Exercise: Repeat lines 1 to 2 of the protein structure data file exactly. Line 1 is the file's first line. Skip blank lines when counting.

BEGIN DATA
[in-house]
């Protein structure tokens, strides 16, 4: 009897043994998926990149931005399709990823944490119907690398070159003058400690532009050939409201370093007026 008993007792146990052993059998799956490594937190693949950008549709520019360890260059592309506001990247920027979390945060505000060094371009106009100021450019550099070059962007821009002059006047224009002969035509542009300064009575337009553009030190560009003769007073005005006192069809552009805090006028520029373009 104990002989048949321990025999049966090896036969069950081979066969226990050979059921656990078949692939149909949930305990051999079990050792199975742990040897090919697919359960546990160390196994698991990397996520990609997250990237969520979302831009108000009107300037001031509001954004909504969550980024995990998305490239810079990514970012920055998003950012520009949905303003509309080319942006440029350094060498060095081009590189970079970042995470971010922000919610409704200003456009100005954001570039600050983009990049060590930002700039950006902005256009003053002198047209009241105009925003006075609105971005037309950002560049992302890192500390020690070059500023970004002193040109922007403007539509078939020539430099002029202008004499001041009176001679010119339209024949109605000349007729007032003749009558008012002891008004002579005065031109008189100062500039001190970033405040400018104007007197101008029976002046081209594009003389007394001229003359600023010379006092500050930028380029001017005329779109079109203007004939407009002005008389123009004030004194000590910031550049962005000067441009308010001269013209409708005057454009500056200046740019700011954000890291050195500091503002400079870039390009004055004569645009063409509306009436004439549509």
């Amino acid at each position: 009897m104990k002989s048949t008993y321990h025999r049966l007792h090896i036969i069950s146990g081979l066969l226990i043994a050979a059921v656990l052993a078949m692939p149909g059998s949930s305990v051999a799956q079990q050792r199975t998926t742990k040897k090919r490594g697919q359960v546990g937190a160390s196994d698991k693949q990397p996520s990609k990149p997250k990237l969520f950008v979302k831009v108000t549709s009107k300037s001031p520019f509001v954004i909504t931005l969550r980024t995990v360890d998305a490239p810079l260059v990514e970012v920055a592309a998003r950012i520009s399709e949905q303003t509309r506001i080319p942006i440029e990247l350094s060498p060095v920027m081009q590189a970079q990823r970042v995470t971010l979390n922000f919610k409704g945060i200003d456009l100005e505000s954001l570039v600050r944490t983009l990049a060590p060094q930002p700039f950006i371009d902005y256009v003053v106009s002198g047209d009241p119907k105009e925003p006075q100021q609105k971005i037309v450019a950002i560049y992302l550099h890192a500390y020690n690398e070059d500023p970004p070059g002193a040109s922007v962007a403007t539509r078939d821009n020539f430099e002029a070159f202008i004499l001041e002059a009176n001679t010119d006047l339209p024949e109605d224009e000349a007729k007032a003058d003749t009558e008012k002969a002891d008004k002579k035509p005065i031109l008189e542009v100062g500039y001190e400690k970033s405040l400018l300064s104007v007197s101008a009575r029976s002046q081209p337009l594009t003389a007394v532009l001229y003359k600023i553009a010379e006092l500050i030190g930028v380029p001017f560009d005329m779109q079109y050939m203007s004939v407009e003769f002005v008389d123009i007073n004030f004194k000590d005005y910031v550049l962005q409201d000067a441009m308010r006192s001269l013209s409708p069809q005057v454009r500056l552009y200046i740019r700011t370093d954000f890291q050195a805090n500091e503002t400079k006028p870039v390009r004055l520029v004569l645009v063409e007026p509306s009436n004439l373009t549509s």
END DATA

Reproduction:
[in-house]
């Protein structure tokens, strides 16, 4: 009897043994998926990149931005399709990823944490119907690398070159003058400690532009050939409201370093007026 008993007792146990052993059998799956490594937190693949950008549709520019360890260059592309506001990247920027979390945060505000060094371009106009100021450019550099070059962007821009002059006047224009002969035509542009300064009575337009553009030190560009003769007073005005006192069809552009805090006028520029373009 104990002989048949321990025999049966090896036969069950081979066969226990050979059921656990078949692939149909949930305990051999079990050792199975742990040897090919697919359960546990160390196994698991990397996520990609997250990237969520979302831009108000009107300037001031509001954004909504969550980024995990998305490239810079990514970012920055998003950012520009949905303003509309080319942006440029350094060498060095081009590189970079970042995470971010922000919610409704200003456009100005954001570039600050983009990049060590930002700039950006902005256009003053002198047209009241105009925003006075609105971005037309950002560049992302890192500390020690070059500023970004002193040109922007403007539509078939020539430099002029202008004499001041009176001679010119339209024949109605000349007729007032003749009558008012002891008004002579005065031109008189100062500039001190970033405040400018104007007197101008029976002046081209594009003389007394001229003359600023010379006092500050930028380029001017005329779109079109203007004939407009002005008389123009004030004194000590910031550049962005000067441009308010001269013209409708005057454009500056200046740019700011954000890291050195500091503002400079870039390009004055004569645009063409509306009436004439549509």